- mode
- the value that occurs most often in the data set

To calculate the mode, we simply count the number of times each value appears in the data set and then find the value that appears most often.

A data set can have more than one mode if there is more than one value with the highest count. For example,
both \(2\) and \(3\) are modes in the data set \(1; 2; 2; 3; 3\). There are two modes, so we call this a
**bimodal** data set.

If all points in a data set occur with equal frequency, the data set can be described as having many modes or no mode.

- bimodal
- having two modes

## Worked Example 18.8: Finding the mode of a data set

Find the mode for the data set.

\[2; 3; 2; 4; 10; 4; 6; 7; 6; 8; 8; 4; 10\]### Order the data set.

Arrange the data values in ascending order.

\[2; 2; 3; 4; 4; 4; 6; 6; 7; 8; 8; 10; 10\]### Count the number of times each data value appears in the data set.

Use a table to count the number of times each data value appears in the data set.

Data value | Count |
---|---|

\(2\) | \(2\) |

\(3\) | \(1\) |

\(4\) | \(3\) |

\(6\) | \(2\) |

\(7\) | \(1\) |

\(8\) | \(2\) |

\(10\) | \(2\) |

### Check that the total count equals the number of values in the data set.

Make sure that total count equals the number of values in the data set.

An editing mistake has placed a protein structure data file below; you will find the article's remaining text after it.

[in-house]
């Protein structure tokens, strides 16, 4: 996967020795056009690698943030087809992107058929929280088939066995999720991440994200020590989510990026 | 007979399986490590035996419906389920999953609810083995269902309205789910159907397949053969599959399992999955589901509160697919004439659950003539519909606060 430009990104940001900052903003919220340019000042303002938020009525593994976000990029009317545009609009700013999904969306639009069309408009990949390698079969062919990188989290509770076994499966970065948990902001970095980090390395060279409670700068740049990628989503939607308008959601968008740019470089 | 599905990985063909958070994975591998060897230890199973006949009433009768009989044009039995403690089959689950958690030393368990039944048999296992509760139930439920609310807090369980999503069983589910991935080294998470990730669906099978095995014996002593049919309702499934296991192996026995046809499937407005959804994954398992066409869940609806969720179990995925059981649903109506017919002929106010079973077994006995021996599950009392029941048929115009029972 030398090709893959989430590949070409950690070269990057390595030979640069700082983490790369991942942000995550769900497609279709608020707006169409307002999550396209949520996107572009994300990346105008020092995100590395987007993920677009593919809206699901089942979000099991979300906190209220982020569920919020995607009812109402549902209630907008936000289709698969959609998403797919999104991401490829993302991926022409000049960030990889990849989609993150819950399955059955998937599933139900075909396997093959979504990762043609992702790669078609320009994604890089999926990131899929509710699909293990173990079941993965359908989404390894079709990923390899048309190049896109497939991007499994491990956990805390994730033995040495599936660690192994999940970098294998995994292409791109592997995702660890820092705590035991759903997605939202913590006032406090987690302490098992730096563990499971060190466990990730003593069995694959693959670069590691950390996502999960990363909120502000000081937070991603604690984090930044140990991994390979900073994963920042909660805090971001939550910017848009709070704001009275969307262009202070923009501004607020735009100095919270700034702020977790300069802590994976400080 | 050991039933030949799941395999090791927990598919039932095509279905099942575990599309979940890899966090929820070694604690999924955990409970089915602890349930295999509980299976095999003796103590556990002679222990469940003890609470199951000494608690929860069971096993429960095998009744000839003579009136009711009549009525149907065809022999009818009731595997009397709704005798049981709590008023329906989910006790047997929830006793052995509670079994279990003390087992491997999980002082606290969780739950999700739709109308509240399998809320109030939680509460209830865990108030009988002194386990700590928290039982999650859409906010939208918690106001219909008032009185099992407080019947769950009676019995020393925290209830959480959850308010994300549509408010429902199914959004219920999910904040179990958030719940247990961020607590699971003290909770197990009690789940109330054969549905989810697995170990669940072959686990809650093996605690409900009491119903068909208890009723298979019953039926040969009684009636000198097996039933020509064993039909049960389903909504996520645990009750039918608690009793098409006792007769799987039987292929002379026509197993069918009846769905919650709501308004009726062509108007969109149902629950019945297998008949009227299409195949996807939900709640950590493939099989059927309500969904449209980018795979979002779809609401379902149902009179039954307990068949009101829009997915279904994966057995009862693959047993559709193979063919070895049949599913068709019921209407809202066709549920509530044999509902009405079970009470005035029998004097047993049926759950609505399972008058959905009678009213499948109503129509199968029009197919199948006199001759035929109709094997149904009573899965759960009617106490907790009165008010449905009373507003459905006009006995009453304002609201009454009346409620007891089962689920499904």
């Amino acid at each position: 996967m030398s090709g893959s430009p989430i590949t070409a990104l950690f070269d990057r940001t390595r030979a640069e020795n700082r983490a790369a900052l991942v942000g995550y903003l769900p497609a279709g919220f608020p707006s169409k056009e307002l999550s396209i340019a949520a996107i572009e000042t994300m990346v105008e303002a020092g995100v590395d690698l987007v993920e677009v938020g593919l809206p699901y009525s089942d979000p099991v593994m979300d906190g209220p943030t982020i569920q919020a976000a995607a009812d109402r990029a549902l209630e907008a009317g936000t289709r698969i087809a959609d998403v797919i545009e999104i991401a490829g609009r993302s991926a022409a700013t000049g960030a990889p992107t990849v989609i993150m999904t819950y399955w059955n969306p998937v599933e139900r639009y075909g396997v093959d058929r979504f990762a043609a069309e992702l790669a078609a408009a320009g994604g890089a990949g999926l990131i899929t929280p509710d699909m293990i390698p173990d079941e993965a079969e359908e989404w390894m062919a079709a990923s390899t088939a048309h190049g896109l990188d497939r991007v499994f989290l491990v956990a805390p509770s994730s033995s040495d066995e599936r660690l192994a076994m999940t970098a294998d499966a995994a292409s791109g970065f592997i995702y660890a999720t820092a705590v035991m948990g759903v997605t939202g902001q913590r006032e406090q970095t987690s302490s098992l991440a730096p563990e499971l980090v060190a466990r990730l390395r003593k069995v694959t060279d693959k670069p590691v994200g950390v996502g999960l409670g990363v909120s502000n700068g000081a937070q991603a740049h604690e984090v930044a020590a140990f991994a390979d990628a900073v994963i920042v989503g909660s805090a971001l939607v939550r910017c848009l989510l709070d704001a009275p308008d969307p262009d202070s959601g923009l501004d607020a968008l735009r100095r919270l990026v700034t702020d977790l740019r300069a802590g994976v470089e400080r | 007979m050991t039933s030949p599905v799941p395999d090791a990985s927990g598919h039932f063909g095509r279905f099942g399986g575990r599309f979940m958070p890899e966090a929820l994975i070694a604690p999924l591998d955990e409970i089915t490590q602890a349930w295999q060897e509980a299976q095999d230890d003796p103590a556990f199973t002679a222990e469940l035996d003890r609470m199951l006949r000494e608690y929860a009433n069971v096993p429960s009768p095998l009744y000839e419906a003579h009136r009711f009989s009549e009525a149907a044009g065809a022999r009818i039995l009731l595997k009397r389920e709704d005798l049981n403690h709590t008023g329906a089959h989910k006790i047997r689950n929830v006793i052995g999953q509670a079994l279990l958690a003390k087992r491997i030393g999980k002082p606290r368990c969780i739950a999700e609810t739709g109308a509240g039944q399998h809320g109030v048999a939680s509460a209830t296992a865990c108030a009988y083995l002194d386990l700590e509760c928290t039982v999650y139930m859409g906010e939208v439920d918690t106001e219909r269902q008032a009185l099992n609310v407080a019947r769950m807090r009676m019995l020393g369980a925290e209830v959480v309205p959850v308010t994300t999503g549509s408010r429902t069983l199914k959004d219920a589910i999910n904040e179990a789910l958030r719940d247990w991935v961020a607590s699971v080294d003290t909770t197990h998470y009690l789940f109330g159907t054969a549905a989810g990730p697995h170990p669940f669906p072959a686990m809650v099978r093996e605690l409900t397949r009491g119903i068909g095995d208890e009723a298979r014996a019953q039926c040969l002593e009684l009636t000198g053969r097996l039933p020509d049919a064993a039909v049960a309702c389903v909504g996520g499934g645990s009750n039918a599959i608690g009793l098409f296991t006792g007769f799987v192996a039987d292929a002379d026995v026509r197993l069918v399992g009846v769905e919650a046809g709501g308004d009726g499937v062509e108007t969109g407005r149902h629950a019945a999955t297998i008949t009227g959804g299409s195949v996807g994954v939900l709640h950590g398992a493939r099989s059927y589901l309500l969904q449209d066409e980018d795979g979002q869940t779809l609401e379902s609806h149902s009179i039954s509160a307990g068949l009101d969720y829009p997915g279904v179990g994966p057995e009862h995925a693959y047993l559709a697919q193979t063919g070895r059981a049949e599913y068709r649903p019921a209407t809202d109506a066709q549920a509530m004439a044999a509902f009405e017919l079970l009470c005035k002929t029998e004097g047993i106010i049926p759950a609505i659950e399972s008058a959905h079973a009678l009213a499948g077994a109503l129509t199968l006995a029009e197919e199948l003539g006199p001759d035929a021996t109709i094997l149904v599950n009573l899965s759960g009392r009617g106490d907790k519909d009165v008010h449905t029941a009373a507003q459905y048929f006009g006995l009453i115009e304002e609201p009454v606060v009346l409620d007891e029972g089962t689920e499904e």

\[\begin{align} \text{Total count} &= 2 + 1 + 3 + 2 + 1 + 2 + 2 \\ &= 13 \end{align}\]Number of values in the data set is \(13\).

### Identify the value(s) that appear most often.

From the table above we can see that \(4\) is the only value that appears \(3\) times. All the other values appear fewer than \(3\) times.

Therefore, the mode of the data set is \(4\).

### Measures of dispersion

Measures of dispersion are values that describe the spread of a data set. We will look at two measures of dispersion:

- The
**range**of a data set is the difference between the maximum value and the minimum value in the set. - The
**extreme value**(also called an outlier) is a number in the data set that is not typical of the rest of the set. It is usually a value that is much greater or much smaller than all the other values in the data set.

- range
- the difference between the maximum value and the minimum value in the data set
- extreme value
- a number in the data set that is not typical of the rest of the set

## Worked Example 18.9: Finding the range of a data set

Calculate the range of the data set.

\[11; 20; 14; 75; 5; 63; 81; 17\]### Order the data set.

Arrange the data values in ascending order.

\[5; 11; 14; 17; 20; 63; 75; 81\]### Identify the maximum value and minimum value in the data set.

The maximum value is \(81\) and minimum value is \(5\).

### Calculate the range.

\[\begin{align} \text{Range} &= 81 − 5 \\ &= 76 \end{align}\]## Worked Example 18.10: Identifying an extreme value in a data set

Consider the data set.

\[2\ 415; 2\ 847; 2\ 935; 35\ 415; 3\ 049; 3\ 220; 2\ 105\]Does any value seem to be much higher than the other values in the data set?

### Order the data set.

Arrange the data values in ascending order.

\[2\ 105; 2\ 415; 2\ 847; 2\ 935; 3\ 049; 3\ 220; 35\ 415\]### Identify any extreme values in the data set.

The minimum value is \(2\ 105\) and the maximum value is \(35\ 415\). The second largest value in the data set is \(3\ 220\).

The value \(35\ 415\) seems to be an extreme value for this data set.